Criminals Beware

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Dear Jido,

Though it’s nice that many synagogues serve seuda shelisheet on Shabbat afternoons, so many people don’t adhere to basic etiquette when this food is placed in front of them. I’m not even talking about people who take excessive amounts of one particular item, so that there is little or nothing left over for anyone else. What bothers me most are people who treat the communal serving plates as their own, by double dipping or forking food directly from the plate into their mouths. Aside from being uncivilized, this is a highly unsanitary practice that could (and often does) lead to the spread of illness. What can you suggest responsible people do to correct this problem?


A Germ-ee

Dear Fellow Germ-ee,

I’m with you! Nothing worse than digging into the tuna salad when it’s already been mixed with someone else’s avocado. Something should be done to educate the people about how unhealthy this is. In fact, the Shulhan Aruch, the Code of Jewish Law, has an entire section on what you would call “Table Manners.” It includes such no-no’s as drinking from someone else’s cup, leaving your utensils in the serving bowl, and taking food out of turn.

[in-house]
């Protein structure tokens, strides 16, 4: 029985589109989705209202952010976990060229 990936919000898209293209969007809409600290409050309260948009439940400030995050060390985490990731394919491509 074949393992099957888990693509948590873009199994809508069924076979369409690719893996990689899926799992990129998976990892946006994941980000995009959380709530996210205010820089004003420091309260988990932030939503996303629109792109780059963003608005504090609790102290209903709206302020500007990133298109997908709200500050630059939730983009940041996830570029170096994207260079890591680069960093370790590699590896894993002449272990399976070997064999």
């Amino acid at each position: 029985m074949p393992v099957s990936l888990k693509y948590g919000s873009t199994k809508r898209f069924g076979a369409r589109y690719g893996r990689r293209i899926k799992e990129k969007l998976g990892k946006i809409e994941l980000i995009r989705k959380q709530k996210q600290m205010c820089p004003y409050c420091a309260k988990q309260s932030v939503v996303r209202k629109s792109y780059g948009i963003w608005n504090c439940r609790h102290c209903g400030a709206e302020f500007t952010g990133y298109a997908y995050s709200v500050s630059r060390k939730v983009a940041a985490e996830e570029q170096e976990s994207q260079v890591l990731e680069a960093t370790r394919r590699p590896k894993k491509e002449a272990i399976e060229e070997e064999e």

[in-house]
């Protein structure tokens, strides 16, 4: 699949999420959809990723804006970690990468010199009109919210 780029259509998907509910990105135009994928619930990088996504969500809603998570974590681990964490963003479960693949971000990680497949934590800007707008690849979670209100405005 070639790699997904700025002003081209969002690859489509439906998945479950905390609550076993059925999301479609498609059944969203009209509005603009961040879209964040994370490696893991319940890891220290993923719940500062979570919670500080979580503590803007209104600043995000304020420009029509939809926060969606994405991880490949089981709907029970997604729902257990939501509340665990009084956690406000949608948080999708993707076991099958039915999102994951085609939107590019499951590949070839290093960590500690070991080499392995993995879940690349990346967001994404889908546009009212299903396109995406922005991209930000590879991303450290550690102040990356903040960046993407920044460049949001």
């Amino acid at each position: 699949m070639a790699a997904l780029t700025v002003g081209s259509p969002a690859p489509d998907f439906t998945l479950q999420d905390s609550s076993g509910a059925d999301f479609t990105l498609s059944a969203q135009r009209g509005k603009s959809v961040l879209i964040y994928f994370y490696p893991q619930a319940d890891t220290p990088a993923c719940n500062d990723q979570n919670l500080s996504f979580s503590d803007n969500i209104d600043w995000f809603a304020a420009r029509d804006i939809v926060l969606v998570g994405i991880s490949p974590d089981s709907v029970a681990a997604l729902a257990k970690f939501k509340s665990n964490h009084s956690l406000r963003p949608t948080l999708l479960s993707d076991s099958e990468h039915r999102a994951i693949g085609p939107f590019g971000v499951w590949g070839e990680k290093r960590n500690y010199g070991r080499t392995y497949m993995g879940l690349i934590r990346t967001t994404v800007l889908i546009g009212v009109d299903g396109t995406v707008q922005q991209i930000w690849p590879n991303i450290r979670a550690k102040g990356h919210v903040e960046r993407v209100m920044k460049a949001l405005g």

Proper behavior at the table is something that must first be taught in the home, starting when children are young. Adults, too, are sometimes not even aware that they are doing something that is impolite, unsanitary, and halachically wrong.

Many years back, the Hafetz Hayim took it upon himself to teach the world about the perils of lashon hara. Almost every refrigerator in town nowadays has a picture of the Hafetz Hayim on it, or a black and red message that reads:
“If You Have Nothing Good To Say, Say Nothing.” Short of asking every pulpit Rabbi to begin classes on Siman 109, why not mount a small campaign of your own? You could prepare little easel messages to be placed on seuda shelisheet tables across the community that say, “Eating Directly from the Serving Plates Can be Hazardous to One’s Health.” You can even print on them
Donated by a Germ-ee.